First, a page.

International News

Majority of Portuguese Have Missing Teeth


Less than a third of ethnic Portuguese nationals have all their natural teeth, while more than ten percent have lost eight teeth or more, according to a barometer carried out at the request of the national Dentists’ Association.

According to the 2017 Portuguese oral health barometer, 68 percent of Portuguese have lost at least one tooth, while more than one in three have lost as many as five teeth.
The survey, which included Madeira and the Azores, also found that almost half of Portuguese have not seen a dentist in the past year, while one in four have only seen a dentist in an emergency.
According to the barometer, which provides an overview of dental health in Portugal and excludes wisdom teeth, more than a third of the Portuguese population with six or more missing teeth opt to go without dental prostheses, dentures or implants.
And wealth, it seems, has some bearing on the situation as overall, “wealthier people have a lot more teeth than those with fewer resources”, said the president of the Dentist’s Association, Orlando Monteiro da Silva.
“There are two weights and two measures […]. The part of the country that has access to more care has lost fewer teeth and better oral hygiene habits. We all have a duty to combat this dichotomy,” he told Lusa News Agency.
The barometer also found that while more Portuguese are visiting the dentist, those who did not, say it is either because they do not feel the need to, or do not have the finances. The vast majority of Portuguese – 90 percent – undergo dental treatment through private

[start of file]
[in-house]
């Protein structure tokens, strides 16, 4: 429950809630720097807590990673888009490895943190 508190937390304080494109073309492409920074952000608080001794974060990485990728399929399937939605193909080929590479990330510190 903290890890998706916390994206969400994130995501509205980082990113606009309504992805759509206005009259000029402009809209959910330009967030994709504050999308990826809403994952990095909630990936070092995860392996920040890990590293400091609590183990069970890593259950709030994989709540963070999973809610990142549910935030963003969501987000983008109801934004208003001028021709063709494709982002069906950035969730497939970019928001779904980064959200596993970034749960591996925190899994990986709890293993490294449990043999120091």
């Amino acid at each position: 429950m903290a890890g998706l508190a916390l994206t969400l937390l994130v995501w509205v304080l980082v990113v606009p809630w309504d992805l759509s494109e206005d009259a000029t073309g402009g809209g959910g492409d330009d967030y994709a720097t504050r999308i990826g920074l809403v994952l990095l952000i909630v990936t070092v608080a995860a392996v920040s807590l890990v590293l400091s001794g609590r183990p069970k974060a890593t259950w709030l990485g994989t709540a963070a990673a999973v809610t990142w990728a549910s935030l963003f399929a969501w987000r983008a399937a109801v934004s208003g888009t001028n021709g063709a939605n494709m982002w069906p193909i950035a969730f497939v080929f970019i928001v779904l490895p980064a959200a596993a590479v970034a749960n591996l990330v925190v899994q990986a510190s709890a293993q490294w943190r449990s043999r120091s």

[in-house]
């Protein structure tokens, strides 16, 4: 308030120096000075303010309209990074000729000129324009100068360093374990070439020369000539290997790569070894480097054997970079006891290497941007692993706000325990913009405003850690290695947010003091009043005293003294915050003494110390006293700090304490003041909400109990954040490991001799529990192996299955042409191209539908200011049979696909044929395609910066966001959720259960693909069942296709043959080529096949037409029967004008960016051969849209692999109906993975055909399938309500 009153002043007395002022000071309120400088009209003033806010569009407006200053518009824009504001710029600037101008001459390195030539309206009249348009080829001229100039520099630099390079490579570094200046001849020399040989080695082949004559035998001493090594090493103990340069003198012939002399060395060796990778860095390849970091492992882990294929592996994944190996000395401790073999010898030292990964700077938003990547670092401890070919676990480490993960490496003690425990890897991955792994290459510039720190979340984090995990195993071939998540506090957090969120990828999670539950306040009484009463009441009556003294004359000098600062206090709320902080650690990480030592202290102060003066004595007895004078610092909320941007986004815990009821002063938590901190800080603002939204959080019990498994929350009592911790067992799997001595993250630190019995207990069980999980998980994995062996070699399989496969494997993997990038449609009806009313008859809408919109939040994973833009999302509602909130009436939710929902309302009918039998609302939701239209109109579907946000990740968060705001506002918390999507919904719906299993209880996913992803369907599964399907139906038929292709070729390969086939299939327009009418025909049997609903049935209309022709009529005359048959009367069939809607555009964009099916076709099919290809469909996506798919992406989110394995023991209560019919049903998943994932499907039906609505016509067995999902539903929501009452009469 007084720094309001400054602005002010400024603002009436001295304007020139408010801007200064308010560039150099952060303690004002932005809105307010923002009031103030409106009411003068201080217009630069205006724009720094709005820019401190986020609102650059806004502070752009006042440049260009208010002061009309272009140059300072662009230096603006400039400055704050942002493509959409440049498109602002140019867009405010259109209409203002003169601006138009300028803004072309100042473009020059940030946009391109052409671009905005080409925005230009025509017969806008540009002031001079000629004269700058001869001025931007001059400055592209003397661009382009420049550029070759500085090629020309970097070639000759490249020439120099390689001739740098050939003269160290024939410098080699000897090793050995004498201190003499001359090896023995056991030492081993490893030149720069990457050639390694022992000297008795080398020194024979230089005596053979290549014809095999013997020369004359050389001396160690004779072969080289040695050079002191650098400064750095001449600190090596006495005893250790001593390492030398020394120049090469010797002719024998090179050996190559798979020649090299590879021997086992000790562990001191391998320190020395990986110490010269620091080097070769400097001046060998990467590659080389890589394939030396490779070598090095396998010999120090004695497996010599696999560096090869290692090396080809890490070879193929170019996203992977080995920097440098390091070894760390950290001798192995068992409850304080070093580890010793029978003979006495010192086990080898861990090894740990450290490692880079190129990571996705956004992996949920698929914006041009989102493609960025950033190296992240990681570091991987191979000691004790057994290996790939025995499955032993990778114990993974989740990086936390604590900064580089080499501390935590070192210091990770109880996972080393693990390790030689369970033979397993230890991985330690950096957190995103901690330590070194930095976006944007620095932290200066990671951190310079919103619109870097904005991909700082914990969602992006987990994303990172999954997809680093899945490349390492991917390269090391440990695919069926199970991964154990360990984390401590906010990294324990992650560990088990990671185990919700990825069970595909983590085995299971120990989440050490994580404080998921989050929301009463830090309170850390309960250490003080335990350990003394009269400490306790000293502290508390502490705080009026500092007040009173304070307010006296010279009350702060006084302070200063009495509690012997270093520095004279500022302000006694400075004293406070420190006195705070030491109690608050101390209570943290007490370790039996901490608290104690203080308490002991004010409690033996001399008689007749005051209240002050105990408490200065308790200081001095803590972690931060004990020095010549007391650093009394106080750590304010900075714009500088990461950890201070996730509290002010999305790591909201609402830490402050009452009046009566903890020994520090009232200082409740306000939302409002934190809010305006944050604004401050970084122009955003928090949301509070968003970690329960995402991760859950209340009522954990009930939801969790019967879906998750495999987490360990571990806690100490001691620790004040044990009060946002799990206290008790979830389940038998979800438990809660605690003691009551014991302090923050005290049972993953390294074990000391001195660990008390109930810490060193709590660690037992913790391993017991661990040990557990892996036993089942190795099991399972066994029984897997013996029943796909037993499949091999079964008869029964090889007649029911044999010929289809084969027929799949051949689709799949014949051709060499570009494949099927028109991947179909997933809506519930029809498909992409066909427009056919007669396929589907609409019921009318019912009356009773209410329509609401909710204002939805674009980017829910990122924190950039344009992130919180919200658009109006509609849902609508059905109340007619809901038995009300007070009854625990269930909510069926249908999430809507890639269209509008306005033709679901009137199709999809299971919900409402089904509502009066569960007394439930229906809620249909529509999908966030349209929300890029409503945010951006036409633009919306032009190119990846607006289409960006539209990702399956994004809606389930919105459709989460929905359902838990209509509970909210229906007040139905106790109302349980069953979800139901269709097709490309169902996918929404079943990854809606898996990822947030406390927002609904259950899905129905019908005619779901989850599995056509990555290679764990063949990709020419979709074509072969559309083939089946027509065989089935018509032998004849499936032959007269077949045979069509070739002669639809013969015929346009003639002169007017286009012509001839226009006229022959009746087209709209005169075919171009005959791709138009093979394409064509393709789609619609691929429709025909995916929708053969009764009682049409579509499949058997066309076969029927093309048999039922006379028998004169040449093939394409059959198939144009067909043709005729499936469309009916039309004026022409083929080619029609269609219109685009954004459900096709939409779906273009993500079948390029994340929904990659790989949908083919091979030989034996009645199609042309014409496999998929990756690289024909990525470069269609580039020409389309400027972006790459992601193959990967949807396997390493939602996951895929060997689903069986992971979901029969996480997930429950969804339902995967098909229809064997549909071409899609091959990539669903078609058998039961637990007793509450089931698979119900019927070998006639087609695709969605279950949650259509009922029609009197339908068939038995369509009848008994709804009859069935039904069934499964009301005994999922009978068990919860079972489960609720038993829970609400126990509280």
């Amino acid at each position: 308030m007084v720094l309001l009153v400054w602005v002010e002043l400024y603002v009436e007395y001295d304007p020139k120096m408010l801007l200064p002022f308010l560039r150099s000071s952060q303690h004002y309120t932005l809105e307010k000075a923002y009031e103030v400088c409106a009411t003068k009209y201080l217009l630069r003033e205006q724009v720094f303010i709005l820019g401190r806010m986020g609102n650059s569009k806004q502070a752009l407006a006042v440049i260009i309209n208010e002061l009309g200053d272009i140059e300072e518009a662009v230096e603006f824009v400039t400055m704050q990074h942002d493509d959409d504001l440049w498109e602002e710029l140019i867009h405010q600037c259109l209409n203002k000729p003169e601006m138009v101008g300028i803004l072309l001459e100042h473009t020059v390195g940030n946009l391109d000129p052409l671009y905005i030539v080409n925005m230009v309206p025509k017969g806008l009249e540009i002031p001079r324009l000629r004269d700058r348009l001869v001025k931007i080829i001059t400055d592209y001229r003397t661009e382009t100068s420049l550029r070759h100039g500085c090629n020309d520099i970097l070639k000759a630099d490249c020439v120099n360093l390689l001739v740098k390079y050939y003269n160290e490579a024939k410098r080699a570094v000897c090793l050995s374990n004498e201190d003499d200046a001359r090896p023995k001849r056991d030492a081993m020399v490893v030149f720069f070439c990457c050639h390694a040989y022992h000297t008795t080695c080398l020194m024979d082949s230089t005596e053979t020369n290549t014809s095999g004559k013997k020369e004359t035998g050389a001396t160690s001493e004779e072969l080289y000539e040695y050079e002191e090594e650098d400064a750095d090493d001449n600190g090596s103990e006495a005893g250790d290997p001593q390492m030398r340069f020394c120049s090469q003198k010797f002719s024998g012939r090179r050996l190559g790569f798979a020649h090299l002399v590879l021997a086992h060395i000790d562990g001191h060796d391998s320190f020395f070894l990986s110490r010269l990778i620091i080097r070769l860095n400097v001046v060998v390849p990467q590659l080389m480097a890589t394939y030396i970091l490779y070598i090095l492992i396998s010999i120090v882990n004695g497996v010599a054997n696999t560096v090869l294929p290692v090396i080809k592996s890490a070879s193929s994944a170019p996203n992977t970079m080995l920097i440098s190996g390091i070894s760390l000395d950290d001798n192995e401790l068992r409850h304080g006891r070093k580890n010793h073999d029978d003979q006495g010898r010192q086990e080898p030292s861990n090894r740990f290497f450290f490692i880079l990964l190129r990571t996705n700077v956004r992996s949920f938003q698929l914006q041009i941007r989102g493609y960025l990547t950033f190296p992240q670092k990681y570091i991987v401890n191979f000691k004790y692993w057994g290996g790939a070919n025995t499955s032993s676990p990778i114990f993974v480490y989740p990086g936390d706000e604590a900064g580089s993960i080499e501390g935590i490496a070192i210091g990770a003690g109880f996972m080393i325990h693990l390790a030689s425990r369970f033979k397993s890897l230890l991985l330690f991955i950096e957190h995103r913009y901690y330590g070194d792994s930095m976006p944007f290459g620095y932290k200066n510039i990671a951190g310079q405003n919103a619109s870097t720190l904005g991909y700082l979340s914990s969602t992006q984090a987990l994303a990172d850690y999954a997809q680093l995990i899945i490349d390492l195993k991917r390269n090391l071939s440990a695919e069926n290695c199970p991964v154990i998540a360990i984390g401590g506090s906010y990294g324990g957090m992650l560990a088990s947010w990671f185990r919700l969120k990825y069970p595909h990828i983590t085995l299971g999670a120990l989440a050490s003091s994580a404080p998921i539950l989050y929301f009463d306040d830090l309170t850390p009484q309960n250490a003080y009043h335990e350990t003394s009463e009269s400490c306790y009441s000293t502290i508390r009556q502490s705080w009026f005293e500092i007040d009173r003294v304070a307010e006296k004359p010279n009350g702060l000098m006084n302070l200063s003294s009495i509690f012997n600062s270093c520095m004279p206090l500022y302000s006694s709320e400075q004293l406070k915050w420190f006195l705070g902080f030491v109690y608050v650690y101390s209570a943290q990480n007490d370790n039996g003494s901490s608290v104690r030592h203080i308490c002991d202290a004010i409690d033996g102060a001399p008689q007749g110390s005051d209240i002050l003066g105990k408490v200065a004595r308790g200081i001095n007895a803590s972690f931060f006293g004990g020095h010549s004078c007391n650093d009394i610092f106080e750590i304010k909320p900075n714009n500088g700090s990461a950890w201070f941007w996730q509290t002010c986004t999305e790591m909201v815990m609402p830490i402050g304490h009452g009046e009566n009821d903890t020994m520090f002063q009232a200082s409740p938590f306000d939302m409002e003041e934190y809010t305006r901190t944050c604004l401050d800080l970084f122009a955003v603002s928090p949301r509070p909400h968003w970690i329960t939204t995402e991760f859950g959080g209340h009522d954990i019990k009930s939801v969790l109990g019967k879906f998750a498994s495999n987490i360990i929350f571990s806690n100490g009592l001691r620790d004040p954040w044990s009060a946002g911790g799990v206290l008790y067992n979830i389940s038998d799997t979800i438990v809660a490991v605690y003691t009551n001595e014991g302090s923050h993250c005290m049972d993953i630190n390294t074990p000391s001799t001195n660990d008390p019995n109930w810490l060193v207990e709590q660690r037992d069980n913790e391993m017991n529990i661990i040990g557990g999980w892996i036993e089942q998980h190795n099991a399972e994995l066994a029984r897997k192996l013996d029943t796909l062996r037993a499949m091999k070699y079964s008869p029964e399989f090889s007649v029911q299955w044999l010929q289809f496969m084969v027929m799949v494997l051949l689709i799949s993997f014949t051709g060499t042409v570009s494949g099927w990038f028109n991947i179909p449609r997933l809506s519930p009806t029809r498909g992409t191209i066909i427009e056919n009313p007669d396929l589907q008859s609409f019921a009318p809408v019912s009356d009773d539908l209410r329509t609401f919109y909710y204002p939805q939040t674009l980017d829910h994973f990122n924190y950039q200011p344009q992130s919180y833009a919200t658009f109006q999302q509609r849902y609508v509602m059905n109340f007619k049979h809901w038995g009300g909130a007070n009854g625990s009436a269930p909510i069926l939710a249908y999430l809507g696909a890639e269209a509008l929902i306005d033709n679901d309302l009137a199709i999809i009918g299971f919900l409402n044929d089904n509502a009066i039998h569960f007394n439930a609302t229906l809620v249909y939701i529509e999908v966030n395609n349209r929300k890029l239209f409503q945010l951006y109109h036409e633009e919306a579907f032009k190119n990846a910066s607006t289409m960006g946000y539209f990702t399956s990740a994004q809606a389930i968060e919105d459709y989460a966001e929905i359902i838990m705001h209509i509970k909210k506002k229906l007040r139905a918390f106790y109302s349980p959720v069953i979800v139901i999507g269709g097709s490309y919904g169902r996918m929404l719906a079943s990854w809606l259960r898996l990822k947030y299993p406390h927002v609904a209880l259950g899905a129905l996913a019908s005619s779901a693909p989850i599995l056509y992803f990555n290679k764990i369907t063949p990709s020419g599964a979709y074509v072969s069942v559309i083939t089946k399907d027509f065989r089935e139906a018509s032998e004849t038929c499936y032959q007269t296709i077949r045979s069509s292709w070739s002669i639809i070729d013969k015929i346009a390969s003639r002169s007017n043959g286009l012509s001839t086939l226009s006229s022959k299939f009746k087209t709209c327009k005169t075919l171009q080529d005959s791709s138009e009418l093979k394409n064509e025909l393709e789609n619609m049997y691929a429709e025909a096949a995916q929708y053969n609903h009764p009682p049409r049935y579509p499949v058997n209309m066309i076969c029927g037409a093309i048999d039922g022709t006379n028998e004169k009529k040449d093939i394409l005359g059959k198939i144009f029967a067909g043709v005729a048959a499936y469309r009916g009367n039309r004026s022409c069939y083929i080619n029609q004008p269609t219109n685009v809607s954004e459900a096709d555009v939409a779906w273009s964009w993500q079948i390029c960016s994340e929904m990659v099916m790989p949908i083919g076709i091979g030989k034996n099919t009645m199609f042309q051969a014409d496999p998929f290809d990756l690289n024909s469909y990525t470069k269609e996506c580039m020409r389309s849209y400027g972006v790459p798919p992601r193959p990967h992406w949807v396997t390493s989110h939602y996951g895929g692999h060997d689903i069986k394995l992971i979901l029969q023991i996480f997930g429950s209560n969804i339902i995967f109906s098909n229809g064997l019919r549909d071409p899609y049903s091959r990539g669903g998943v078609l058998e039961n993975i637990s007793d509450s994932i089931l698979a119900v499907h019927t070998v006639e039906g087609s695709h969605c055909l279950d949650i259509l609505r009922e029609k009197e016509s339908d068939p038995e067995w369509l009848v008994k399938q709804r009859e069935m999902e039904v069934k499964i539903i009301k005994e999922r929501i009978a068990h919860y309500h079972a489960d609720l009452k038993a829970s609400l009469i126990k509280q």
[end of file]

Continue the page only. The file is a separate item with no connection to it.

The study further stressed that more than seven out of ten Portuguese people are unaware that the SNS now offers dental treatments in several health centres.
The Dentists’ Association believes it is essential that the Ministry of Health makes more of an effort to disseminate this development among the population.
Its president recalled that a pilot project that placed 54 dentists into some 50 health centres has been under way for a year.
Analysing the barometer, Orlando Monteiro da Silva highlighted the “great confidence people have in their dentist” and also the fact that “very few people today claim to be afraid of going to the dentist”.
“There has been radical change over the last few years”, he said.
This barometer of oral health has statistical validity and was carried out through 1,102 face-to-face interviews in all Portuguese regions.

October 27, 2017

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